Mixing Suboxone and Klonopin

Taking drugs like Suboxone and Klonopin together is a common practice among individuals who have a dependence on multiple prescription medications. In any person, this combination is dangerous and potentially fatal. Specialists who study multiple drug dependency have identified the primary reasons for this behavior, which is common among young adults in the United States.

Many addicts may combine drugs to amplify the kick or high they get from another drug and to increase the half-life of a stronger drug with a short half-life. Another motivation is cost, especially for users who cannot afford it or do not have a steady supply of their chosen drug. This practice is mostly recreational as physicians rarely recommend the simultaneous use of different drugs.

Can You Take Suboxone and Klonopin Together?

Dangerous Interactions Between Suboxone and Klonopin

Suboxone is a prescription narcotic that contains both buprenorphine and naloxone. On its own, it is used in treating dependence on illicit opioids because it binds to centers in the brain that these drugs bind to. Because Suboxone competes with opioids for binding centers, recovery specialists use it during Medically Assisted Therapy (MAT). However, Suboxone produces its own high or drug euphoria, but compared to illicit alternatives it is less intense. This makes it perfect for helping individuals in recovery taper off addictive opioids and managing withdrawal symptoms. In recreational users, Suboxone can be habit-forming. It also carries a risk of fatal overdose.

On the other hand, Klonopin is a benzodiazepine that is used in managing seizures and panic attacks. Benzos are quite common in the United States, where 1 in 4 American adults have some form of anxiety disorder. Like Suboxone, Klonopin can be habit-forming with long-term use and it is not devoid of the risk of chemical dependence and even overdose.

By combining Suboxone with Klonopin, the user seeks to amplify the potency of Suboxone to produce a more intense and longer-lasting high. While Suboxone has a half-life of 24 hours, Klonopin is longer lasting and has a half-life of 30 to 40 hours. According to health experts, a combination of Suboxone and Klonopin carries a MAJOR clinical risk. Furthermore, the downsides of interaction outweigh the benefits. These include dizziness, drowsiness, confusion, difficulty concentrating, mood swings, severe chemical dependence, and fatal overdose.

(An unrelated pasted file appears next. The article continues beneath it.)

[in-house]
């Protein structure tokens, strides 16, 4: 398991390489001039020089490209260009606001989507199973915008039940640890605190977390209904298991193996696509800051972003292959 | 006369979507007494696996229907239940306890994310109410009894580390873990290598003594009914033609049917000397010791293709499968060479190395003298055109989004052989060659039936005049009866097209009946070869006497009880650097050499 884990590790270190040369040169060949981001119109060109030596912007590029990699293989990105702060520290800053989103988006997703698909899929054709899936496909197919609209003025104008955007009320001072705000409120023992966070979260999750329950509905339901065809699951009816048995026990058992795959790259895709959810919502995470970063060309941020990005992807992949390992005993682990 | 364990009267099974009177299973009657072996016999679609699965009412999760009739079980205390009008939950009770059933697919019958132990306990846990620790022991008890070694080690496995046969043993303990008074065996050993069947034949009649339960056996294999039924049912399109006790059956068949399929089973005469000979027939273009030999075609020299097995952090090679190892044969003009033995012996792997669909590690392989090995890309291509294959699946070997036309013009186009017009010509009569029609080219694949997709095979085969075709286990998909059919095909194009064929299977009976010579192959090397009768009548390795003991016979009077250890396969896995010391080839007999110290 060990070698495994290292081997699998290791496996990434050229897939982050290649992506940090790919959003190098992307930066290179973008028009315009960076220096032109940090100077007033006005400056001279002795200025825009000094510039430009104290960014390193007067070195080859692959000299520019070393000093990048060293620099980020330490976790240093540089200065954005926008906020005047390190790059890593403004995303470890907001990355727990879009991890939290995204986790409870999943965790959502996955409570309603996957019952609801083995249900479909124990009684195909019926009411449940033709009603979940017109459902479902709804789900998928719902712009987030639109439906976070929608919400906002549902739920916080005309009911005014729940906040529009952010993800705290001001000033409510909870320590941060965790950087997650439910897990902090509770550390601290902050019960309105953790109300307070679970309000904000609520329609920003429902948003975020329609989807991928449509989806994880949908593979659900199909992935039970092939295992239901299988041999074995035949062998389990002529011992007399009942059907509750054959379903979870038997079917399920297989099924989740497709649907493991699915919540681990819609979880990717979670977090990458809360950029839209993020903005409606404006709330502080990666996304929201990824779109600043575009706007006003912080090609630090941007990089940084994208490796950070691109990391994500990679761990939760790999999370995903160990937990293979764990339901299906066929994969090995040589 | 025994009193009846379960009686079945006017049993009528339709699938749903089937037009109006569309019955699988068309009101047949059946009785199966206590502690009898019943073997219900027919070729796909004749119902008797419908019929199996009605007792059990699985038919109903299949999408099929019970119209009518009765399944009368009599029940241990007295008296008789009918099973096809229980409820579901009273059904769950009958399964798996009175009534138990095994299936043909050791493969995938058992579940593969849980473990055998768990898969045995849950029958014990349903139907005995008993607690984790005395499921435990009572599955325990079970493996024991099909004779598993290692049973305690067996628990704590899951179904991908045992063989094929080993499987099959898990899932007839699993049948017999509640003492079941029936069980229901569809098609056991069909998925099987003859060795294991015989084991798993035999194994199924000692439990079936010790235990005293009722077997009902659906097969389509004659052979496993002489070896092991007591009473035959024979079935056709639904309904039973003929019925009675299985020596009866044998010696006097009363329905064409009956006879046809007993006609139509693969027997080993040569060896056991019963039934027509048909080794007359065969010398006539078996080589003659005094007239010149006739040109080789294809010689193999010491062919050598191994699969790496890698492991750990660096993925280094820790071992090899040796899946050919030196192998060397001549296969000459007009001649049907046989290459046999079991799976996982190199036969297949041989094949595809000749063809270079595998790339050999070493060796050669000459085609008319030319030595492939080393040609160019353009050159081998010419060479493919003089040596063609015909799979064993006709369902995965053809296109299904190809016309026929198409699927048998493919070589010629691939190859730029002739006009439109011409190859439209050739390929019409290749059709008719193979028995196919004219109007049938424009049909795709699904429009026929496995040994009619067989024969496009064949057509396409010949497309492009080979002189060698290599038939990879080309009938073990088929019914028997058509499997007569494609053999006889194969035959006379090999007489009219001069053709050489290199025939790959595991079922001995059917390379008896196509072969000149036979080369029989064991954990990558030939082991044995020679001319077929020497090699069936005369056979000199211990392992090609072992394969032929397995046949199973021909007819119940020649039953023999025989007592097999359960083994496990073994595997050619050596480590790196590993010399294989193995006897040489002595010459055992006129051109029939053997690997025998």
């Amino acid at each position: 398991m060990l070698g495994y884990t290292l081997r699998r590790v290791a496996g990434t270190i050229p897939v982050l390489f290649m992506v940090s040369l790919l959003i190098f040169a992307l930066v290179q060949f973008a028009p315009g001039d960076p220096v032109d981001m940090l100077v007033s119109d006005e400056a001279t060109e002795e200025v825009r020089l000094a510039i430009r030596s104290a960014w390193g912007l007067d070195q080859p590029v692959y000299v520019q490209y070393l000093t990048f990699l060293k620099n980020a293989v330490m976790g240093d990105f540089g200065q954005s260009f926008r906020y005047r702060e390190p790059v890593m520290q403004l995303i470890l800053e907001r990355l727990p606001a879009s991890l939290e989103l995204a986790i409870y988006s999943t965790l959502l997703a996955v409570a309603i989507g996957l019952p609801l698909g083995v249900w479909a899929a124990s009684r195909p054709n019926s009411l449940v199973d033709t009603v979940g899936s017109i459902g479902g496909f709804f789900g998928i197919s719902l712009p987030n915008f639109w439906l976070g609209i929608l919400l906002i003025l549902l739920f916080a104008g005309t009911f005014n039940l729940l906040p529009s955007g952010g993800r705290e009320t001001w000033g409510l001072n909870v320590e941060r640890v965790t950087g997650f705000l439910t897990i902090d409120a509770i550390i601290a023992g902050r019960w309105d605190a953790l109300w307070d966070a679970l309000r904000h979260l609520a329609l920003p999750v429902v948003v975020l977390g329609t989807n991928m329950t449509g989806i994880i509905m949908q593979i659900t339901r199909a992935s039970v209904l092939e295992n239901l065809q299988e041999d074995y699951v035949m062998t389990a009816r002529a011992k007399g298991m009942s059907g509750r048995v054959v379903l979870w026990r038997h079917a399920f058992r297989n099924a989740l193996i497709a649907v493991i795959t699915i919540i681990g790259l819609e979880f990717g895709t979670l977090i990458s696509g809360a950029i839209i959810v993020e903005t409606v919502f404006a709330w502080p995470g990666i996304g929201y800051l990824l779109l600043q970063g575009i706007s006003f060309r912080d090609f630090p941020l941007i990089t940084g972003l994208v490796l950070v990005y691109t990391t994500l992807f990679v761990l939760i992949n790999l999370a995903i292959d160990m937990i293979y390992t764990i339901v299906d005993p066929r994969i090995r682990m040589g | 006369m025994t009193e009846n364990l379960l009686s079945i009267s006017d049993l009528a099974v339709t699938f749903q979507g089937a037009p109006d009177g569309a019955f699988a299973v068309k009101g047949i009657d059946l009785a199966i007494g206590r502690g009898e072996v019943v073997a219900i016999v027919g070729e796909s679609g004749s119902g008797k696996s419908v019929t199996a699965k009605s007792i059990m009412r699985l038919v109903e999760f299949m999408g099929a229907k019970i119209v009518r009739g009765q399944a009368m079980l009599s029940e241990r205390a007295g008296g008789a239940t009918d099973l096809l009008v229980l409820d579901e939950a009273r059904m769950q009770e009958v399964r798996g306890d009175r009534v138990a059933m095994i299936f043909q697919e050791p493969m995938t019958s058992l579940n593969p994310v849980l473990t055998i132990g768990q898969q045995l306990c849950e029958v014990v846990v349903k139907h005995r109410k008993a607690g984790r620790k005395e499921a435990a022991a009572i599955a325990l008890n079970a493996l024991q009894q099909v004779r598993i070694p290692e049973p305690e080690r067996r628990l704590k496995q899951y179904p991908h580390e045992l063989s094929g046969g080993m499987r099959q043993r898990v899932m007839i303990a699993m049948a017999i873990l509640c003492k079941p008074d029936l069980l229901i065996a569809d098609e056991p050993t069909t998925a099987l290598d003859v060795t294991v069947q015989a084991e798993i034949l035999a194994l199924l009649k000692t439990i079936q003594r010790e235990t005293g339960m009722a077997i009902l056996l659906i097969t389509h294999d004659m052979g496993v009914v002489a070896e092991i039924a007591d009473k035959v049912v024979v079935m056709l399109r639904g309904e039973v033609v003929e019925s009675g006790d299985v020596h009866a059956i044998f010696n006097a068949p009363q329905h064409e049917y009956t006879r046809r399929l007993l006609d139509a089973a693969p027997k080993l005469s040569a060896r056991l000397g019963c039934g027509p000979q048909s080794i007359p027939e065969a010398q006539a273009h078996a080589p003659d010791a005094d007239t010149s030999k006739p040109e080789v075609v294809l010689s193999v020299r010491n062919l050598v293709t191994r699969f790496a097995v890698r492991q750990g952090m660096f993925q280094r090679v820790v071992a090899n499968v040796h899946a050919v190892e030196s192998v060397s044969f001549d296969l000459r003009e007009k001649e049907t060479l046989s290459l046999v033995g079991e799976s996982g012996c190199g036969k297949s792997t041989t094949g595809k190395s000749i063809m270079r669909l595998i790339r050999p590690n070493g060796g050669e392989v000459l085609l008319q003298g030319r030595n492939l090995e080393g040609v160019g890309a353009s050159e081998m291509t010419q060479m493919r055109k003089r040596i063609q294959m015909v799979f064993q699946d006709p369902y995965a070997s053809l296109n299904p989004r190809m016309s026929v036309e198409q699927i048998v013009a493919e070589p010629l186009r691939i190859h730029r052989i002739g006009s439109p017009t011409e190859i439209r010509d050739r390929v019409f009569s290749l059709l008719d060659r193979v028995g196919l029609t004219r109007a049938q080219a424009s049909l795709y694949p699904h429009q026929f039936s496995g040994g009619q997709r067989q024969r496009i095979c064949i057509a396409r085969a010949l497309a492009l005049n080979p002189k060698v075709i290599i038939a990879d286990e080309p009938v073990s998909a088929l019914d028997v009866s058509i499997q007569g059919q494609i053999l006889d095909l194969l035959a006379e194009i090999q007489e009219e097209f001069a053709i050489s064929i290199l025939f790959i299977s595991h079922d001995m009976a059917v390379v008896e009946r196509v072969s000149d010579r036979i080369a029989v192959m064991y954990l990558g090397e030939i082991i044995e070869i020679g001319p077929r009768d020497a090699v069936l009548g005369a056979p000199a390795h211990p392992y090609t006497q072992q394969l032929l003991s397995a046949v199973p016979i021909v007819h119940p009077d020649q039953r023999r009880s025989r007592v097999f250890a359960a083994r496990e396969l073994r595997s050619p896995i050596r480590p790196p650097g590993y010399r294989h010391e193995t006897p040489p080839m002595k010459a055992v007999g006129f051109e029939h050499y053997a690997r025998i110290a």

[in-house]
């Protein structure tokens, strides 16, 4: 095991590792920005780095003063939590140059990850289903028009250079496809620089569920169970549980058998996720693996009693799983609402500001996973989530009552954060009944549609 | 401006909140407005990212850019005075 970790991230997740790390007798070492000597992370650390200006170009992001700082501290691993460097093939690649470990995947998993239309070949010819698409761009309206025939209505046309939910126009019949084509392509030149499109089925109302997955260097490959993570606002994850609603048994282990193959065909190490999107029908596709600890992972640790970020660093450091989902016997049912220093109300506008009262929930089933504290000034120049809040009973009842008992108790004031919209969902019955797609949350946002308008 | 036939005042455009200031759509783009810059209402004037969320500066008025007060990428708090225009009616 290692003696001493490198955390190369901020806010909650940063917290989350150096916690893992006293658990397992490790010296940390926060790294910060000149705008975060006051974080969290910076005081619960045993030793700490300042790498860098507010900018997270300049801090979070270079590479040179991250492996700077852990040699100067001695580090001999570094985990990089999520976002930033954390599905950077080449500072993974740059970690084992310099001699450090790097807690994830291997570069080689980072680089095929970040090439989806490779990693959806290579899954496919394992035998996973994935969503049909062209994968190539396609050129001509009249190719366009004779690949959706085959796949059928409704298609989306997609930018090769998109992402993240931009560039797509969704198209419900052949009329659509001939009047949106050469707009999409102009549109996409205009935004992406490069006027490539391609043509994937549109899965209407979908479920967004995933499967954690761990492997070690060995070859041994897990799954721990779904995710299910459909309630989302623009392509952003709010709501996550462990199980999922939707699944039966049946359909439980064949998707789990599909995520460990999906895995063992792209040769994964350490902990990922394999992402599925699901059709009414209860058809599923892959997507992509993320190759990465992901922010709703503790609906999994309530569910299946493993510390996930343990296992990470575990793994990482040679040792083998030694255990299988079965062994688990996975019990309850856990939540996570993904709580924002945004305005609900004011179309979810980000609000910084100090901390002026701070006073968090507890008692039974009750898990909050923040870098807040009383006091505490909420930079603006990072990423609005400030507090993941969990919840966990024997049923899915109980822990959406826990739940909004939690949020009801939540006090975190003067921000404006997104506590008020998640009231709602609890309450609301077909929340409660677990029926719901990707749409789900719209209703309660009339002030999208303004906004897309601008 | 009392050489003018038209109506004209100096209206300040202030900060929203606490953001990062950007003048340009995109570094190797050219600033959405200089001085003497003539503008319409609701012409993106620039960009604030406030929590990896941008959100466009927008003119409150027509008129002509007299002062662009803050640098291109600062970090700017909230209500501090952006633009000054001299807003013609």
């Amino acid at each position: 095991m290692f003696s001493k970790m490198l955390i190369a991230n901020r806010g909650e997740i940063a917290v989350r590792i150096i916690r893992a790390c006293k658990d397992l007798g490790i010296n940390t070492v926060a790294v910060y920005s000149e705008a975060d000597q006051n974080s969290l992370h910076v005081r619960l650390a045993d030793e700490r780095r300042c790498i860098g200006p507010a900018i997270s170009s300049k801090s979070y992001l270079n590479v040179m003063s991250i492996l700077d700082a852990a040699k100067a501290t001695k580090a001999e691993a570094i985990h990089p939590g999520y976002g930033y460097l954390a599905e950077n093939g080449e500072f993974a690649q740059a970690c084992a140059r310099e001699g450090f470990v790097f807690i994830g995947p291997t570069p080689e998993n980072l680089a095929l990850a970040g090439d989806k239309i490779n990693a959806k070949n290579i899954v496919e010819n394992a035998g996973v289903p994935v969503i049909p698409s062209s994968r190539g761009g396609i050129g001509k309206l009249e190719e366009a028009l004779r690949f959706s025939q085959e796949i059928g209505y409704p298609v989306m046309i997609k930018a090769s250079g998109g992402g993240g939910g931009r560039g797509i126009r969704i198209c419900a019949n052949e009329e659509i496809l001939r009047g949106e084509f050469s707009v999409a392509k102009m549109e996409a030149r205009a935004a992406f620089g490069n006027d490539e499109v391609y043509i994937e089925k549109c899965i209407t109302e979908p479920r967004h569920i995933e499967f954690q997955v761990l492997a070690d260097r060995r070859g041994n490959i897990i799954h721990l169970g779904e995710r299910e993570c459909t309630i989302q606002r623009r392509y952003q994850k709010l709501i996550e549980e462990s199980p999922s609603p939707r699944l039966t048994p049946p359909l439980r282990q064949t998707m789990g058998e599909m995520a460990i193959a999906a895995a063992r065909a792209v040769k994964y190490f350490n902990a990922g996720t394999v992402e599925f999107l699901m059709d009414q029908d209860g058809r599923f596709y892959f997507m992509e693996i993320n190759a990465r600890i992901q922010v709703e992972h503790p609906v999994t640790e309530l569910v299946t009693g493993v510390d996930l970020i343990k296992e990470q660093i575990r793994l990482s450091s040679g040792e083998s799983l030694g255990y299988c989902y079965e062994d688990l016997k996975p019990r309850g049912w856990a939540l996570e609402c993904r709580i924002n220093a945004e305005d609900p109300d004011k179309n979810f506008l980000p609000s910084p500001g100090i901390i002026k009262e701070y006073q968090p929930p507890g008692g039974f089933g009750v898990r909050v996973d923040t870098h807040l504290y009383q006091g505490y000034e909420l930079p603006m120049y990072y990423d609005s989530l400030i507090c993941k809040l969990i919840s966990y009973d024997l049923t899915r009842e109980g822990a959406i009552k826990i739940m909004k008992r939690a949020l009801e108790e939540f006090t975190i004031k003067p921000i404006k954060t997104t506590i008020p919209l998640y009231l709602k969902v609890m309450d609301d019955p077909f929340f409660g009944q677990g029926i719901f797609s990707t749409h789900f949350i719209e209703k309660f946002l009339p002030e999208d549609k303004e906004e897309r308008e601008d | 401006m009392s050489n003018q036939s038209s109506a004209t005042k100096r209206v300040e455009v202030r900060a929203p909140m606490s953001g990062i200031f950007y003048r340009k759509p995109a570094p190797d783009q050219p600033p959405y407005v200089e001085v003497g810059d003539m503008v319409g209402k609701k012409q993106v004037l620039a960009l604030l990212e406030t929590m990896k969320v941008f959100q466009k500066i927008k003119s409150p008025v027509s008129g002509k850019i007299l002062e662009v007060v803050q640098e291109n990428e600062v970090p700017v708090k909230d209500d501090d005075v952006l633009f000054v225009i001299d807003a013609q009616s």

Find Help in Rehab for Suboxone and Klonopin Abuse

The recreational practice of using two contraindicated drugs is dangerous. These drugs are only recommended to people who need them and without which their quality of life would be affected. In a perfectly healthy person, using either drug or both can damage physical and mental health. Likewise, for a person who already struggles with one drug, using these drugs together can worsen chemical dependence.

Nevertheless, there is hope. While it is typically hard to overcome multidrug abuse, it is possible with the help of recovery specialists. These professionals will use evidence-based modalities to help you achieve and maintain sobriety. As chemical dependence rarely occurs on its own, rehab will also help you identify and get help for underlying disorders. Let NJ Addiction Resources help you find the best-fit rehab program near you.

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